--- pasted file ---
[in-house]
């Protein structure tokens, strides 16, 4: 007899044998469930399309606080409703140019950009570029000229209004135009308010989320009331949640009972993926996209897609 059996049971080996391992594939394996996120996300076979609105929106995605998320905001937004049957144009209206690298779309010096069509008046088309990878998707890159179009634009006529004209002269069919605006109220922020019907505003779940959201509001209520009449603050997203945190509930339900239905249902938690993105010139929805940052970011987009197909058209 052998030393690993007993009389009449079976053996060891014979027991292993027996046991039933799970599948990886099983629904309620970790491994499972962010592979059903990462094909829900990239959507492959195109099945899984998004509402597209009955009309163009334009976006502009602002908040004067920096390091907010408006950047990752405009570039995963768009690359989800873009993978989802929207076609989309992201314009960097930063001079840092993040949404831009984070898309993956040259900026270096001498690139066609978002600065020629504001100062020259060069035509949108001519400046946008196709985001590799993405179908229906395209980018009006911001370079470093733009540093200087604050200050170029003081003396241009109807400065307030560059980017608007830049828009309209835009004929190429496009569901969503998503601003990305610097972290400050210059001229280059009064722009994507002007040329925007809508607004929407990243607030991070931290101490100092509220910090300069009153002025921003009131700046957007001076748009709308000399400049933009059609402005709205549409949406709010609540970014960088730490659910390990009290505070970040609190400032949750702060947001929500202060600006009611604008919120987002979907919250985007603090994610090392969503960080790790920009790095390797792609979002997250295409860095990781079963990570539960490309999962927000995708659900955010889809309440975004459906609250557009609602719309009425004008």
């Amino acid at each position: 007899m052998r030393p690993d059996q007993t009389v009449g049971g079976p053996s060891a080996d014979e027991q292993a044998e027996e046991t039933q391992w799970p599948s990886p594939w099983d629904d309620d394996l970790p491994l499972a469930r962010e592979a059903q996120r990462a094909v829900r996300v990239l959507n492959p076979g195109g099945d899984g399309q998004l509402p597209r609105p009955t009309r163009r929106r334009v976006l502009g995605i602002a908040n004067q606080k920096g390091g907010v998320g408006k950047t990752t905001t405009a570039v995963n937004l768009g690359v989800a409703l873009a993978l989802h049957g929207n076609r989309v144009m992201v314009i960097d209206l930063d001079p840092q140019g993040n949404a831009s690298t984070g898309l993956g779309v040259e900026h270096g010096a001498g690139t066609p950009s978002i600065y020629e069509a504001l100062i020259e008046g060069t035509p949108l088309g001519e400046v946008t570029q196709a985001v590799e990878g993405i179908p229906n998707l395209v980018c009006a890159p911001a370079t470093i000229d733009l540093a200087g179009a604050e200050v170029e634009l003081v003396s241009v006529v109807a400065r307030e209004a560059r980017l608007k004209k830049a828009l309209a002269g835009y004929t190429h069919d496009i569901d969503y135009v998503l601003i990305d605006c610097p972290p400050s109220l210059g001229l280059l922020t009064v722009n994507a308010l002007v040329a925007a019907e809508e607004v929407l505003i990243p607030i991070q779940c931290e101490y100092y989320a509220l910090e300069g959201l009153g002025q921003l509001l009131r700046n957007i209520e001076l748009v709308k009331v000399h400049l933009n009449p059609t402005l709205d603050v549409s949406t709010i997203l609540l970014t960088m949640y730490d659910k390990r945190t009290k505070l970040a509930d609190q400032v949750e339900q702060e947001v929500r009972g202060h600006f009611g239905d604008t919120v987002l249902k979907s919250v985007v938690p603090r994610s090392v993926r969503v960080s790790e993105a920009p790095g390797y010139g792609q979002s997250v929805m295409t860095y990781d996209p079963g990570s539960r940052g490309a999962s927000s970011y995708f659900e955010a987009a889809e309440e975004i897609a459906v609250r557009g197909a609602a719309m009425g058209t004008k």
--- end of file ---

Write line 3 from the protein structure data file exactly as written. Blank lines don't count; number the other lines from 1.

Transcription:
């Amino acid at each position: 007899m052998r030393p690993d059996q007993t009389v009449g049971g079976p053996s060891a080996d014979e027991q292993a044998e027996e046991t039933q391992w799970p599948s990886p594939w099983d629904d309620d394996l970790p491994l499972a469930r962010e592979a059903q996120r990462a094909v829900r996300v990239l959507n492959p076979g195109g099945d899984g399309q998004l509402p597209r609105p009955t009309r163009r929106r334009v976006l502009g995605i602002a908040n004067q606080k920096g390091g907010v998320g408006k950047t990752t905001t405009a570039v995963n937004l768009g690359v989800a409703l873009a993978l989802h049957g929207n076609r989309v144009m992201v314009i960097d209206l930063d001079p840092q140019g993040n949404a831009s690298t984070g898309l993956g779309v040259e900026h270096g010096a001498g690139t066609p950009s978002i600065y020629e069509a504001l100062i020259e008046g060069t035509p949108l088309g001519e400046v946008t570029q196709a985001v590799e990878g993405i179908p229906n998707l395209v980018c009006a890159p911001a370079t470093i000229d733009l540093a200087g179009a604050e200050v170029e634009l003081v003396s241009v006529v109807a400065r307030e209004a560059r980017l608007k004209k830049a828009l309209a002269g835009y004929t190429h069919d496009i569901d969503y135009v998503l601003i990305d605006c610097p972290p400050s109220l210059g001229l280059l922020t009064v722009n994507a308010l002007v040329a925007a019907e809508e607004v929407l505003i990243p607030i991070q779940c931290e101490y100092y989320a509220l910090e300069g959201l009153g002025q921003l509001l009131r700046n957007i209520e001076l748009v709308k009331v000399h400049l933009n009449p059609t402005l709205d603050v549409s949406t709010i997203l609540l970014t960088m949640y730490d659910k390990r945190t009290k505070l970040a509930d609190q400032v949750e339900q702060e947001v929500r009972g202060h600006f009611g239905d604008t919120v987002l249902k979907s919250v985007v938690p603090r994610s090392v993926r969503v960080s790790e993105a920009p790095g390797y010139g792609q979002s997250v929805m295409t860095y990781d996209p079963g990570s539960r940052g490309a999962s927000s970011y995708f659900e955010a987009a889809e309440e975004i897609a459906v609250r557009g197909a609602a719309m009425g058209t004008k």